- A general plan (Fig. 2) was recorded for one of the newly found (in 2010) "inselberg settlements" (Wadi as-Sahab al-Asmar 6, Fig.) of which Structures 1-5 were excavated. The functionally diversified structures (on-slope successions of curvilinear and round pens, domestic structures (Fig. 3), silo-type features (Fig. 4), hearths, platforms, terrace walls; in the footzone: cairns with/ without ashlars, mshash wells?, etc.) may belong to the later Late Chalcolithic/ EB occupation of the area (1st half of the 4th millennium BC). A striking result is that round structures of up to 10 m in diameter (sometimes with central ashlars) served domestic purposes, which was evident by successions of stone bins, fireplaces, and floors. A stratigraphy of structures has to be expected on the slopes.
- The georadar and hydrological survey (by Bilal Khrisat and Patrick Keilholz) supported earlier insights that the wells at Qulban Beni Murra must have benefited from a sub-surface narrowing of the bedrock (the "QBM neck") pressing up the aquifers' water; evidence also highlighted the potential of an oasis location for Mashah Sahab al-Asmar and for hillfoot water harvesting at Asmar 6. Infiltration tests in the upper gravel beds at Qulban Beni Murra completed this year's scientific field agenda.
- Apart from recording new cairn and other sites in the drainage system of both wadis, including one Upper Early Palaeolithic concentration and one major Middle Palaeolithic, the general survey recorded two more but minor cairn and grave structure fields at Qulban Beni Murra (Areas G and H).
- The project continued to record elements and information of recent and sub-recent land use. Among others, striking information was gathered on the previous samh flour/ bread making from a plant still to be identified, the social and economic consequences of the disruption of Bedouin migration routes following the border closure between Saudi Arabia and Jordan after 1986, and on the al-Howeitat's "natural pharmacy".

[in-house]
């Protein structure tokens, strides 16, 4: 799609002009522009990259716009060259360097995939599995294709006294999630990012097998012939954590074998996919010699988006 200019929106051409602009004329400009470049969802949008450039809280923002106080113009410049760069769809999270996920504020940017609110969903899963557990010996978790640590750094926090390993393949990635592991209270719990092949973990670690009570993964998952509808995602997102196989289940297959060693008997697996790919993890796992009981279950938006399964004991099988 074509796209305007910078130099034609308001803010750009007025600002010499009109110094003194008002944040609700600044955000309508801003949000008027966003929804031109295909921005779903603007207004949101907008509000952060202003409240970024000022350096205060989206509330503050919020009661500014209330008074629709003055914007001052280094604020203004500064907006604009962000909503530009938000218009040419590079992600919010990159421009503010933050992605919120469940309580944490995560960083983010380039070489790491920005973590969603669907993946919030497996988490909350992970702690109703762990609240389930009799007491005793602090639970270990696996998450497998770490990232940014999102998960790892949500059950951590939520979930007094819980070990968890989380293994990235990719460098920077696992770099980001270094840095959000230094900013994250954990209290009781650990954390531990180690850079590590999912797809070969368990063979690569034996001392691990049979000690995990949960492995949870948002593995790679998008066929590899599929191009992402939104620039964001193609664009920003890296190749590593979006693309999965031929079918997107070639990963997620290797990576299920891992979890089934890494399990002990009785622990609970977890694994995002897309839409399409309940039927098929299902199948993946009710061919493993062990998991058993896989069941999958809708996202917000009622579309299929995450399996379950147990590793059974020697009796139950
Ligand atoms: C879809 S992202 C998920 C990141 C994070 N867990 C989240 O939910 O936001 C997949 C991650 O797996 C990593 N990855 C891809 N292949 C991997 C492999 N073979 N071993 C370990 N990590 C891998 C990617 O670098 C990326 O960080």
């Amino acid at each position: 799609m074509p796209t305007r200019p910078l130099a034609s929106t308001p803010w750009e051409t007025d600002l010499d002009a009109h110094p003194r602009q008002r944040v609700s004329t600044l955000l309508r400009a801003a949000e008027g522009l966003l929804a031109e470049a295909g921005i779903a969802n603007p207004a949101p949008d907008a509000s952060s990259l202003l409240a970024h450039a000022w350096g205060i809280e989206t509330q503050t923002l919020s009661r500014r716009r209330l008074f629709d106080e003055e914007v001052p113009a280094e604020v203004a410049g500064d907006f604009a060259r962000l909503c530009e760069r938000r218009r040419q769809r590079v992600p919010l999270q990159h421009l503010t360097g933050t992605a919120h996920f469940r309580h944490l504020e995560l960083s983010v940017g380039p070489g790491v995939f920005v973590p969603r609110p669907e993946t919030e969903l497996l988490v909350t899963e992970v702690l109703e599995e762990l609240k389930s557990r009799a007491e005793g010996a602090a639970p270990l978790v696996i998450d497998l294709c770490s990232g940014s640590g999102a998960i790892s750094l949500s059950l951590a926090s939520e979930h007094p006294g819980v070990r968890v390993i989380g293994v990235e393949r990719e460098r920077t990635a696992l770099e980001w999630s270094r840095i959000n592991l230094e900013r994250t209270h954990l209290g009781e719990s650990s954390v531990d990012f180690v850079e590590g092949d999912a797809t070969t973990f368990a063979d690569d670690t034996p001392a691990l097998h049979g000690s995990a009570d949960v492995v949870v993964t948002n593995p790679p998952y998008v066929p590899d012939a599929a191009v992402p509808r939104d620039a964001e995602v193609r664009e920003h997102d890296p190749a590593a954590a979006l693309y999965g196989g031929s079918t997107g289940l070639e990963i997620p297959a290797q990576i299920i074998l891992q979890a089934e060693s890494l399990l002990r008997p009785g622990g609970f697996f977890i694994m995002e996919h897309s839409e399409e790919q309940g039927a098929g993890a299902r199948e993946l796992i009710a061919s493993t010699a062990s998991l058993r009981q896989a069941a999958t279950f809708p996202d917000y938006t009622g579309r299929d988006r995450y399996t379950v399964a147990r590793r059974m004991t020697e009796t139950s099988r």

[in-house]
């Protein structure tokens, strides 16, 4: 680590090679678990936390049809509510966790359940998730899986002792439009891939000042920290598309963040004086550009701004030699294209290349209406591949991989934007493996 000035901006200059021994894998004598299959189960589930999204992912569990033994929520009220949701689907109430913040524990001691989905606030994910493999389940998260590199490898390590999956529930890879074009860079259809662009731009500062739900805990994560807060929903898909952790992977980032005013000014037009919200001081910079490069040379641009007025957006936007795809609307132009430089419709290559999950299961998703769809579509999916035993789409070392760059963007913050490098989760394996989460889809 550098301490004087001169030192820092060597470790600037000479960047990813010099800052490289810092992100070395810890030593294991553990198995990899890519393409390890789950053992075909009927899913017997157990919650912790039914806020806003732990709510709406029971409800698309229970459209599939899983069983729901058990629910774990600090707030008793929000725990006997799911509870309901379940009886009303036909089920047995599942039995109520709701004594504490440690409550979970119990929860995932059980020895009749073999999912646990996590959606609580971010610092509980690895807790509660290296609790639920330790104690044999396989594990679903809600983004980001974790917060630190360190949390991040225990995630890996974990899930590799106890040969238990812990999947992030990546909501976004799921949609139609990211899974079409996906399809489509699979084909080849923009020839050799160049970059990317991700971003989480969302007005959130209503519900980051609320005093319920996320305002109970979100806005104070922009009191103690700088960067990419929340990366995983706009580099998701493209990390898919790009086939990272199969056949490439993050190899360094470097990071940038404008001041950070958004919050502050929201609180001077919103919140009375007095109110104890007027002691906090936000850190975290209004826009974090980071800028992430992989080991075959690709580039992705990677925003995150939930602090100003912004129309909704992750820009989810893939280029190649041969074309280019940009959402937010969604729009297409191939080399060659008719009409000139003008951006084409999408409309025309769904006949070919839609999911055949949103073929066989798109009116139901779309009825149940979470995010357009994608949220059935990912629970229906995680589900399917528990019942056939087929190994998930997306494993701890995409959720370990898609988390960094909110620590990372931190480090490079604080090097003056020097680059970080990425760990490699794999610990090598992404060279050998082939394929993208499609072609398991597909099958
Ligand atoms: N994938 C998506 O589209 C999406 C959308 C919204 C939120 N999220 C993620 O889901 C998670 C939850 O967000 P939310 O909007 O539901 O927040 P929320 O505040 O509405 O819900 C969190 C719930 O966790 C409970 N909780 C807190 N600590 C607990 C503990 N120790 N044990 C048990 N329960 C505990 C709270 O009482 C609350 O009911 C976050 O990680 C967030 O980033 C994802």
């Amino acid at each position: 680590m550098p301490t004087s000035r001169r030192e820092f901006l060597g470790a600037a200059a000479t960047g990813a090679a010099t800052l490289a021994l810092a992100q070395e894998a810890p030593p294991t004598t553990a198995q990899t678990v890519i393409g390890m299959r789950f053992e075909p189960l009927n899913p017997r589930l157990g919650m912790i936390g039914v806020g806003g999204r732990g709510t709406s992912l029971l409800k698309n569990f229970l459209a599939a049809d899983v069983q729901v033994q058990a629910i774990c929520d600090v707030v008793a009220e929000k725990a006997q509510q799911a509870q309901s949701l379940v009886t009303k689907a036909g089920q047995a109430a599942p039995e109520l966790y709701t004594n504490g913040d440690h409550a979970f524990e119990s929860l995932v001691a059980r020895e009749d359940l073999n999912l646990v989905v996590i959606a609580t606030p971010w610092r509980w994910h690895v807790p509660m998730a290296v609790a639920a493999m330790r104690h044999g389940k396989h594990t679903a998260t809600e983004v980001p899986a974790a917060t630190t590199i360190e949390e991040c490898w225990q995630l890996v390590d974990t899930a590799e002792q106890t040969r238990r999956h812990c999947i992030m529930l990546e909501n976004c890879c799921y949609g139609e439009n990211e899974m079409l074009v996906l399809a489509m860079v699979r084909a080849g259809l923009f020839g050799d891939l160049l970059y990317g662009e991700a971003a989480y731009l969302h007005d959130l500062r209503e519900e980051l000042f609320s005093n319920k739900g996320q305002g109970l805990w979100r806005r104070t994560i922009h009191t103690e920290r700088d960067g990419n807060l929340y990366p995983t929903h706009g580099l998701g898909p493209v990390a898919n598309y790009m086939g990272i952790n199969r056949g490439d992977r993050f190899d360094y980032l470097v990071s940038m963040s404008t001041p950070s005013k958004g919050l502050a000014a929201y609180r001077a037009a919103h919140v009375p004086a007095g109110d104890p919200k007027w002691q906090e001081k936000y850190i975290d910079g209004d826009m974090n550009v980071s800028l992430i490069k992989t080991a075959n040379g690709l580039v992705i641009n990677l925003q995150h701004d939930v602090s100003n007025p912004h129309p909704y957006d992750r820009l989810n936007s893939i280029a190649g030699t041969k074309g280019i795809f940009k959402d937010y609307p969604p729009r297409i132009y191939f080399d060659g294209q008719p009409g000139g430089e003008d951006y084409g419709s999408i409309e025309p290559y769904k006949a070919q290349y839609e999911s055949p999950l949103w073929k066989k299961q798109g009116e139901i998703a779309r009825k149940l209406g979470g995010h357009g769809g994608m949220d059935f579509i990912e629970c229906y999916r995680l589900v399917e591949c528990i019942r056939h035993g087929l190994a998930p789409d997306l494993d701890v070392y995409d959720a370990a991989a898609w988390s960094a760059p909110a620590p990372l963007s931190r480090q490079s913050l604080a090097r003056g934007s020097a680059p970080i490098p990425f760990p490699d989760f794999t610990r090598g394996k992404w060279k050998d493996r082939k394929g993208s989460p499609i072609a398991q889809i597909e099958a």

- By informal interviews with various stakeholders, a number of insights were gathered on the chances to combat looting in the vast region by heritage education.
This season highlighted the immense potential of the area to document a new chapter of Jordan's history, that of unknown pastoral groups of a "Green Desert" becoming oasis farmers at still favoured locations as a consequence of climate change after 4000 BC. These Late Chalcolithic/ Early Bronze Age cultures were widely aceramic, and must have flourished according to recently obtained radiocarbon dates between 4400 and 3600 BC (J. Pokrandt, pers. comm.). The complexity of the funeral fields and (partly megalithic) grave types and of the "inselberg settlements" in the area on the one hand indicates a societal development over c. eight centuries, while on the other hand some common features appear to attest symbolic and ritual continuity of these supposedly tribal societies.
The continuous and accelerated looting of graves by Howeitat Bedouins in the region is an alarming and very severe threat and damage to Jordan's cultural heritage. Immediate action has to be taken to minimise illicit digging in these sepulchral landscapes through heritage education, assisted by controlling measures and raising protective awareness among officials.